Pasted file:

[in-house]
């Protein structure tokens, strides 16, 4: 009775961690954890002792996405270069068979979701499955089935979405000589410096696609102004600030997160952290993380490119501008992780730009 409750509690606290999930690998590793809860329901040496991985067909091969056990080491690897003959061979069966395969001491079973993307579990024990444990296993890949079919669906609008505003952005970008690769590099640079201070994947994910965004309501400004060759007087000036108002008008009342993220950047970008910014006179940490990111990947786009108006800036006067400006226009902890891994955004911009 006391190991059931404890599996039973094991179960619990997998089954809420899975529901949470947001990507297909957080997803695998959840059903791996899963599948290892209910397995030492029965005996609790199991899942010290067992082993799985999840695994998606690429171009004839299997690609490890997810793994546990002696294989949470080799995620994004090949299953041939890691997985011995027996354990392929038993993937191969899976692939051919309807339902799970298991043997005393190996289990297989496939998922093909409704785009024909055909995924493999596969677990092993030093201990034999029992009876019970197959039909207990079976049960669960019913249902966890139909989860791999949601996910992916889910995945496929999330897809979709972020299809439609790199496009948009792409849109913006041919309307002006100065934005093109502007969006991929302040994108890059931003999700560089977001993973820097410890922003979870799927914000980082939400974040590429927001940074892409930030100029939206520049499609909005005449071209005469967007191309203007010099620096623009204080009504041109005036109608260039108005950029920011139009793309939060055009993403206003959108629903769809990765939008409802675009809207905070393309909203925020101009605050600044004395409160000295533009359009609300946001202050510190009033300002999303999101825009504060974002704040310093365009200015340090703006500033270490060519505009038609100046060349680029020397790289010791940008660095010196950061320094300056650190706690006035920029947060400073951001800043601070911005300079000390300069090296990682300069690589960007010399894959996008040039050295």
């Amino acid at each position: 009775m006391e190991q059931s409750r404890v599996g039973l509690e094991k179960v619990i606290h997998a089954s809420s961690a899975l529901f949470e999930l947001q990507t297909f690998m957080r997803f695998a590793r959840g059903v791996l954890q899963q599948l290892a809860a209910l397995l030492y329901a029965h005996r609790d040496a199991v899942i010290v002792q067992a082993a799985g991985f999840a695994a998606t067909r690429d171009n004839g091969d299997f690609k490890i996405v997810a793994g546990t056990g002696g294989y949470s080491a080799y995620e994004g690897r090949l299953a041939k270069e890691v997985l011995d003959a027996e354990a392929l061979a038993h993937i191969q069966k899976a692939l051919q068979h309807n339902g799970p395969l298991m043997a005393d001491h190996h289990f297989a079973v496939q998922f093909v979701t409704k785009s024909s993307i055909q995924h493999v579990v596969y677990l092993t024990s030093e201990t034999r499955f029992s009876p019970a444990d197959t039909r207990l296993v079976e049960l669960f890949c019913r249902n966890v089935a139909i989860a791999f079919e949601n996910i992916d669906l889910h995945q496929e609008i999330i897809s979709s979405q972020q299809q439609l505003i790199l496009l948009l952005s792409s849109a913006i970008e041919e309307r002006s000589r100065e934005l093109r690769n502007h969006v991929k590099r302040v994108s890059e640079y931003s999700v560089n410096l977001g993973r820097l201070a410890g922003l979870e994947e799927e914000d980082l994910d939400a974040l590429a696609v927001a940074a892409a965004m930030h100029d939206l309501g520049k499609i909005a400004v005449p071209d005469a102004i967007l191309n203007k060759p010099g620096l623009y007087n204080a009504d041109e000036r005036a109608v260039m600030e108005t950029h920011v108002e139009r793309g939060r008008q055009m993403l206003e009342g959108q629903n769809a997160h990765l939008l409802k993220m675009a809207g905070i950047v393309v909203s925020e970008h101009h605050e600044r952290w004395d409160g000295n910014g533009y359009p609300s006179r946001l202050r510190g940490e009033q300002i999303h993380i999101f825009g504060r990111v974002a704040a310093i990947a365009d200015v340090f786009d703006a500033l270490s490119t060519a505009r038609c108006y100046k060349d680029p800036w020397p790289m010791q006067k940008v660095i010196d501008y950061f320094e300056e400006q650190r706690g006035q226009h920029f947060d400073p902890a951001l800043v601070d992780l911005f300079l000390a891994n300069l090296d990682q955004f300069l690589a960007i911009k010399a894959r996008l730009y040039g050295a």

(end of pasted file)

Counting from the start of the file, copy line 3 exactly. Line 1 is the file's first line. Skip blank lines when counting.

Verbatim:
């Amino acid at each position: 009775m006391e190991q059931s409750r404890v599996g039973l509690e094991k179960v619990i606290h997998a089954s809420s961690a899975l529901f949470e999930l947001q990507t297909f690998m957080r997803f695998a590793r959840g059903v791996l954890q899963q599948l290892a809860a209910l397995l030492y329901a029965h005996r609790d040496a199991v899942i010290v002792q067992a082993a799985g991985f999840a695994a998606t067909r690429d171009n004839g091969d299997f690609k490890i996405v997810a793994g546990t056990g002696g294989y949470s080491a080799y995620e994004g690897r090949l299953a041939k270069e890691v997985l011995d003959a027996e354990a392929l061979a038993h993937i191969q069966k899976a692939l051919q068979h309807n339902g799970p395969l298991m043997a005393d001491h190996h289990f297989a079973v496939q998922f093909v979701t409704k785009s024909s993307i055909q995924h493999v579990v596969y677990l092993t024990s030093e201990t034999r499955f029992s009876p019970a444990d197959t039909r207990l296993v079976e049960l669960f890949c019913r249902n966890v089935a139909i989860a791999f079919e949601n996910i992916d669906l889910h995945q496929e609008i999330i897809s979709s979405q972020q299809q439609l505003i790199l496009l948009l952005s792409s849109a913006i970008e041919e309307r002006s000589r100065e934005l093109r690769n502007h969006v991929k590099r302040v994108s890059e640079y931003s999700v560089n410096l977001g993973r820097l201070a410890g922003l979870e994947e799927e914000d980082l994910d939400a974040l590429a696609v927001a940074a892409a965004m930030h100029d939206l309501g520049k499609i909005a400004v005449p071209d005469a102004i967007l191309n203007k060759p010099g620096l623009y007087n204080a009504d041109e000036r005036a109608v260039m600030e108005t950029h920011v108002e139009r793309g939060r008008q055009m993403l206003e009342g959108q629903n769809a997160h990765l939008l409802k993220m675009a809207g905070i950047v393309v909203s925020e970008h101009h605050e600044r952290w004395d409160g000295n910014g533009y359009p609300s006179r946001l202050r510190g940490e009033q300002i999303h993380i999101f825009g504060r990111v974002a704040a310093i990947a365009d200015v340090f786009d703006a500033l270490s490119t060519a505009r038609c108006y100046k060349d680029p800036w020397p790289m010791q006067k940008v660095i010196d501008y950061f320094e300056e400006q650190r706690g006035q226009h920029f947060d400073p902890a951001l800043v601070d992780l911005f300079l000390a891994n300069l090296d990682q955004f300069l690589a960007i911009k010399a894959r996008l730009y040039g050295a």